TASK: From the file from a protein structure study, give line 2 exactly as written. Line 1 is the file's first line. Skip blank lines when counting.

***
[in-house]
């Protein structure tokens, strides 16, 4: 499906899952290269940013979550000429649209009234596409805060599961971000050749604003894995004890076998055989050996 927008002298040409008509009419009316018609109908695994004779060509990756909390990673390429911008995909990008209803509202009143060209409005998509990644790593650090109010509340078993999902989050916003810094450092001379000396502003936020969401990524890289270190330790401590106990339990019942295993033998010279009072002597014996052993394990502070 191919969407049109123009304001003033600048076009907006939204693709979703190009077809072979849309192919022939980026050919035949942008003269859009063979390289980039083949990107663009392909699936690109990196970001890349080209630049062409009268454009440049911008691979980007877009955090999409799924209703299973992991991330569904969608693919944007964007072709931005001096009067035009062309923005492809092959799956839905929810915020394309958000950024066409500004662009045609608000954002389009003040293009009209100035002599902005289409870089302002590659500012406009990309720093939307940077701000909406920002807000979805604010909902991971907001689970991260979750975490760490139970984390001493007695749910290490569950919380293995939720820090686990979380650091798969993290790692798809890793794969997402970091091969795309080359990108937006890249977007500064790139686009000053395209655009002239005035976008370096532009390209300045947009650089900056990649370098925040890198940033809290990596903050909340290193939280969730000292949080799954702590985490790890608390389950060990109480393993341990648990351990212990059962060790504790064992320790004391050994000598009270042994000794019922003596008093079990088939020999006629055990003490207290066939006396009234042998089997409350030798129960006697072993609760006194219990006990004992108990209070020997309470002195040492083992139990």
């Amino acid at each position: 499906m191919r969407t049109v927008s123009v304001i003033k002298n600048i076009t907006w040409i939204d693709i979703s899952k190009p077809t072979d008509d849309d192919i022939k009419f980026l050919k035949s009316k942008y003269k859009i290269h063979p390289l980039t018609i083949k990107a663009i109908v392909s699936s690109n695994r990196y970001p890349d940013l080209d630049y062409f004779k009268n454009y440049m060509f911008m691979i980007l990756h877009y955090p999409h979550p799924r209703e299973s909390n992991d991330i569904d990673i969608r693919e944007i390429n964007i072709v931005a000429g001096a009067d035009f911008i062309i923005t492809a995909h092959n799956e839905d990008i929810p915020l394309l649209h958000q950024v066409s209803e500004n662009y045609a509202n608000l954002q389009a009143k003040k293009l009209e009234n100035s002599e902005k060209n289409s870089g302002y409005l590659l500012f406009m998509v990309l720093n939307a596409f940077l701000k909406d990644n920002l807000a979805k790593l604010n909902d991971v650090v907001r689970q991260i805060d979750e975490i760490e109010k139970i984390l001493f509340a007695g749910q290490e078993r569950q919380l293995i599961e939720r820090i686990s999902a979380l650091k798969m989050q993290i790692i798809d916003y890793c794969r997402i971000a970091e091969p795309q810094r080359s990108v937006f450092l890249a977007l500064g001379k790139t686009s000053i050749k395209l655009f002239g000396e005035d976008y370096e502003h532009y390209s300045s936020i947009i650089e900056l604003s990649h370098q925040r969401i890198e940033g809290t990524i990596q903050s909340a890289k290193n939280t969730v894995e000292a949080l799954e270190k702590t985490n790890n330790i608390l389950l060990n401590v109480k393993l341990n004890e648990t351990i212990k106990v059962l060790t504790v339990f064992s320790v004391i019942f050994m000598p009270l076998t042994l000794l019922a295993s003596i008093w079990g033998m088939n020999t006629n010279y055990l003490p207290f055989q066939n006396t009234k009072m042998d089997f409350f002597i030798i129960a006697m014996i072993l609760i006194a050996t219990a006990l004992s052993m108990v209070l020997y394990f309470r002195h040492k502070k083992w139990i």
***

């Protein structure tokens, strides 16, 4: 499906899952290269940013979550000429649209009234596409805060599961971000050749604003894995004890076998055989050996 927008002298040409008509009419009316018609109908695994004779060509990756909390990673390429911008995909990008209803509202009143060209409005998509990644790593650090109010509340078993999902989050916003810094450092001379000396502003936020969401990524890289270190330790401590106990339990019942295993033998010279009072002597014996052993394990502070 191919969407049109123009304001003033600048076009907006939204693709979703190009077809072979849309192919022939980026050919035949942008003269859009063979390289980039083949990107663009392909699936690109990196970001890349080209630049062409009268454009440049911008691979980007877009955090999409799924209703299973992991991330569904969608693919944007964007072709931005001096009067035009062309923005492809092959799956839905929810915020394309958000950024066409500004662009045609608000954002389009003040293009009209100035002599902005289409870089302002590659500012406009990309720093939307940077701000909406920002807000979805604010909902991971907001689970991260979750975490760490139970984390001493007695749910290490569950919380293995939720820090686990979380650091798969993290790692798809890793794969997402970091091969795309080359990108937006890249977007500064790139686009000053395209655009002239005035976008370096532009390209300045947009650089900056990649370098925040890198940033809290990596903050909340290193939280969730000292949080799954702590985490790890608390389950060990109480393993341990648990351990212990059962060790504790064992320790004391050994000598009270042994000794019922003596008093079990088939020999006629055990003490207290066939006396009234042998089997409350030798129960006697072993609760006194219990006990004992108990209070020997309470002195040492083992139990």